Upgrade your (no-doubt soapy, sudsy) face wash to a milky cleanser that will “take off all makeup, sunscreen, and pollution from the day but in a way that’s not stripping,” says Holey. If you’re oily, go for a purifying clay- or charcoal-infused gel formula like the Bioré Pore Penetrating Charcoal Bar instead.
Soaking skin with a probiotic toner like Marie Veronique Pre+Probiotic Daily Mist in the morning, evening, and throughout the day will reset skin’s pH to help maintain moisture levels, minimize acne-causing bacteria, and quell inflammation, notes Holey.
And a lightweight face oil imbued with protective antioxidants and anti-inflammatory omegas will further buoy your skin’s defenses. No matter what your skin type, “don’t be afraid to moisturize,” says New York City dermatologist Whitney Bowe. “Anyone can get dehydrated, and with dryness comes low-grade, chronic inflammation, which leads to premature wrinkling.”
Scrubs were so fun at sixth-grade slumber parties but they don’t have a lot of use in the years right after you get your college diploma. “You’ll benefit later on if you exfoliate less in your 20s,” says Holey. Adding a weekly Greek yogurt-based mask — a natural source of lactic acid and probiotics — is plenty sloughing for most. Of course, the real deal works just as well, too.
You thought you’d outgrown acne like an old high-school sweetheart, but 45 percent of women in their 20s still regularly battle bumps, says Bowe. In this decade, docs have shifted the list of triggers from clogged pores and overactive bacteria to unbalanced hormones, which typically cause pimples to sprout on the chin and jawline right around the time of your period. Sometimes acne flairs up when women go off the pill after many years not realizing (light bulb!) it was preventing both pimples and pregnancies. For some, returning to the pill can quickly rectify the problem (talk options with your gynecologist).
In every case, introducing a retinol into your night regimen will normalize your skin, encouraging it to shed and rebuild in a healthier way. “Retinols are fantastic multitaskers, proven to clear pimples and fade the marks they leave behind,” explains New York City dermatologist Doris Day. The vitamin A derivatives can be irritating, but this version contains a tolerable .1 percent of the over-the-counter retinaldehyde. Ease in by using yours just two or three nights a week and topping it with one of those inflammation-curbing oils we mentioned earlier. (As skin adjusts, up the frequency, adding one night each week.)
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Then spot-treat as needed
In the days before your period, swapping out your regular cleanser for one with antibacterial benzoyl peroxide (BP) like the Clean & Clear Continuous Control Acne Cleanser can keep zits from cropping up, says Robert Anolik, a dermatologist in New York City. (If you find it too drying, use it only on your lower face to target impending zits.) But, again, he stresses, “even if you knock out bacteria and unclog pores, hormonal acne will often persist without the help of birth-control pills.” While Anolik prefers BP for pimple prevention, once bumps arise, he likes salicylic acid (in both spot treatments like this and masks) for its unparalleled ability to free up pores and temper swelling.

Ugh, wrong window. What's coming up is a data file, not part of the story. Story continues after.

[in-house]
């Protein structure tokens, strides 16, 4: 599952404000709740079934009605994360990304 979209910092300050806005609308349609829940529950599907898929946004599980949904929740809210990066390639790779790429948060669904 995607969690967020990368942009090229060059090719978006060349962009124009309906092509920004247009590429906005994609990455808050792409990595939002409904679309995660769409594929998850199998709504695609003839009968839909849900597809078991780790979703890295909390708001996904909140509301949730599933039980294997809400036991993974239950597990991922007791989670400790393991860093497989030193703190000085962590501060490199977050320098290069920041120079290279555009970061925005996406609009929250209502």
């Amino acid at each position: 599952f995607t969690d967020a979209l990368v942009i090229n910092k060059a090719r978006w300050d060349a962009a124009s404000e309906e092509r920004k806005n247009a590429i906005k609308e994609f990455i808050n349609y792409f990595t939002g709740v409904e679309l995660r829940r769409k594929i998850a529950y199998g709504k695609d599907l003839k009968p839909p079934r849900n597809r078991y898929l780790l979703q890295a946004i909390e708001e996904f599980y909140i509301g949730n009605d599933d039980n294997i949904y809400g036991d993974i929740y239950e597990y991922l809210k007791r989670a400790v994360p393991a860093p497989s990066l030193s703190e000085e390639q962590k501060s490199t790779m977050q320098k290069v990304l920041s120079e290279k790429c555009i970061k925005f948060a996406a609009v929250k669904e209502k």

“Twenty-somethings tend to worry about things they don’t yet see in their own faces but notice on their parents or grandparents,” says Day. “Yet, many are still tanning and not connecting sun exposure with those very things they’re noticing.” With dark spots, by your 20s, “you’ve had enough bursts of intense sun exposure that freckles can start becoming permanent rather than fading after summer,” says Anolik. Under-eye shadows, upon close inspection, may reveal brown pigment burgeoning there, too. True spot- and wrinkle-thwarting sun protection involves daily, liberal applications of broad spectrum SPF 30 year-round, plus frequent touch-ups (we like Colorescience Sunforgettable Very Water Resistant Powder Sun Protection SPF 30), when spending any time outdoors. It also means hats with generous brims, protective clothing, a vampire-like shunning of mid-day rays, and making the shady side of the street your perennial happy place.
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You get extra credit for antioxidants
While eye cream isn’t a must yet, experts want you applying sunscreen, hydrators, and actives up to the bony ridge beneath the eyes to protect and treat the delicate area. Make sure at least one product in your regimen contains antioxidants such as vitamin C, ferulic acid, like SkinCeuticals C E Ferulic, or green tea. Worn day, night, or both, they can save skin from the ravaging effects of pollution, stress, UV, and infrared rays — all of which contribute to spots and lines. Many have complexion-brightening powers, too.
Take a look back at the last century of skincare. From Coco Chanel sparking a 1920s tanning oil fad, to cleansing with a cold cream in the 1950s, to the Korean sheet masks and snail creams of the 2010s, find out how skincare has evolved over the last 100 years. Special Thanks to: Cynthia B. Yalowitz, MD, FAAD General & Cosmetic Dermatology Larchmont, NY
The Best Skin-Care Routine for Your 20s
We get it: Ruling the world from one’s iPhone leaves little time for diligent skin care. But “by your mid-20s, you really need to start paying attention,” says Kristina Holey, a holistic facialist in San Francisco. Breakouts, brown spots, and dry patches are likely on your mind. But using too many products can irk skin and clog pores. Here, experts highlight the decade’s most common challenges — and everything you need to overcome them.